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After Massive QAnon Purge, Republicans Complaining About Losing Twitter Followers Are Telling On Themselves


U.S. Rep. Matt Gaetz (R-FL) and Rep. Jim Jordan (R-OH) complain to the media about something

Over the weekend, a bunch of prominent conservative media and political figures started complaining about losing a substantial number of followers. They were accusing Twitter and “big tech” in general of censoring conservative voices. And it’s true that these people were having a rough time online. In the span of a few days, Donald Trump’s account was temporarily suspended, then permanently suspended, Parler was deplatformed, and these Republicans saw large numbers of followers disappear.

Of course, the way these conservatives talked about what was happening was disingenuous. They talked as if they were being persecuted for their political views. But incitement of violence, hate speech, and all the other reasons why this was happening are not “political views.” (Or at least, they shouldn’t be, and Republicans don’t usually say the quiet part quite that loudly.)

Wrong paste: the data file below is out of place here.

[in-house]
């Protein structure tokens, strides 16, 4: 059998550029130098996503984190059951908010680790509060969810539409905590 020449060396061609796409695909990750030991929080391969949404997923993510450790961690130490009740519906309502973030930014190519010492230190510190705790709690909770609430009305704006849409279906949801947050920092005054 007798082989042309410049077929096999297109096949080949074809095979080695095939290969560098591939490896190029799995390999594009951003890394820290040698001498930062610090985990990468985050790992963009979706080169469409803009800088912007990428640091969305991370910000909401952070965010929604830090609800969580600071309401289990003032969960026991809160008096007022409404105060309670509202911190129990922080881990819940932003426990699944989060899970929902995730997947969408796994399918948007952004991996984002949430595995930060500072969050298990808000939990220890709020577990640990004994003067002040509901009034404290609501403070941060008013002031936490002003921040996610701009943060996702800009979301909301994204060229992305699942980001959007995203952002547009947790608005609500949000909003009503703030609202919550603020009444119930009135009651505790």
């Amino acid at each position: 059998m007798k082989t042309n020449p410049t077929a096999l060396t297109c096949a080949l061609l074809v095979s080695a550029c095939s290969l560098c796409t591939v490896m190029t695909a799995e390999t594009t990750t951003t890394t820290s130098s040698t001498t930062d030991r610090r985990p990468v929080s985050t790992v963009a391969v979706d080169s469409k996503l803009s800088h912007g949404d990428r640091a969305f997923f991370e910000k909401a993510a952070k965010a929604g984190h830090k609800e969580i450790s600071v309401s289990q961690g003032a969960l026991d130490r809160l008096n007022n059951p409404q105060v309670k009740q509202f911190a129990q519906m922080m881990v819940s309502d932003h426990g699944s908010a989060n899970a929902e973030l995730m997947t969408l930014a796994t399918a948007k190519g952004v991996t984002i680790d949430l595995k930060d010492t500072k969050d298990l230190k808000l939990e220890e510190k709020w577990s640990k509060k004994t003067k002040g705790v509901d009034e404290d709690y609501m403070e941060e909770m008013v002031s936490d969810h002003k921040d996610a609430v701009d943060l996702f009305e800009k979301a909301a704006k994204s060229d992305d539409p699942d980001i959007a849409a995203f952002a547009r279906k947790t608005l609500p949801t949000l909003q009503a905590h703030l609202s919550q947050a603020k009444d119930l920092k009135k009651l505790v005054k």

While these conservative figures were online or on TV complaining about being censored, pretty much all of them were also ignoring the fact that days earlier, Trump’s supporters violently stormed the capitol in a riot and attempted insurrection, and that they were using these online platforms to spout their bigoted and violent ideologies and to potentially plan more attacks.

But looking at the complaints of these prominent conservatives, you’d think one had nothing to do with the other.

On Monday, Twitter confirmed what the rest of us already assumed: That the conservatives complaining about losing mass followers only had that problem because they were being followed by potentially dangerous people. Twitter said that they suspended 70,000 accounts that promoted QAnon conspiracy theories. They did so because we’ve all now seen how those online conspiracies can and do lead to “offline harm.”

So maybe people shouldn’t be so proud to announce that those accounts made up a large enough portion of their followers that they noticed when those followers were gone.

Twitter says they’re also planning to crack down harder on accounts sharing misinformation about the election so I imagine these same people can expect to lose even more followers in the near future.

(via New York Times, image: Alex Wong/Getty Images)

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Vivian Kane (she/her) has a lot of opinions about a lot of things. Born in San Francisco and radicalized in Los Angeles, she now lives in Kansas City, Missouri with her husband Brock Wilbur and too many cats.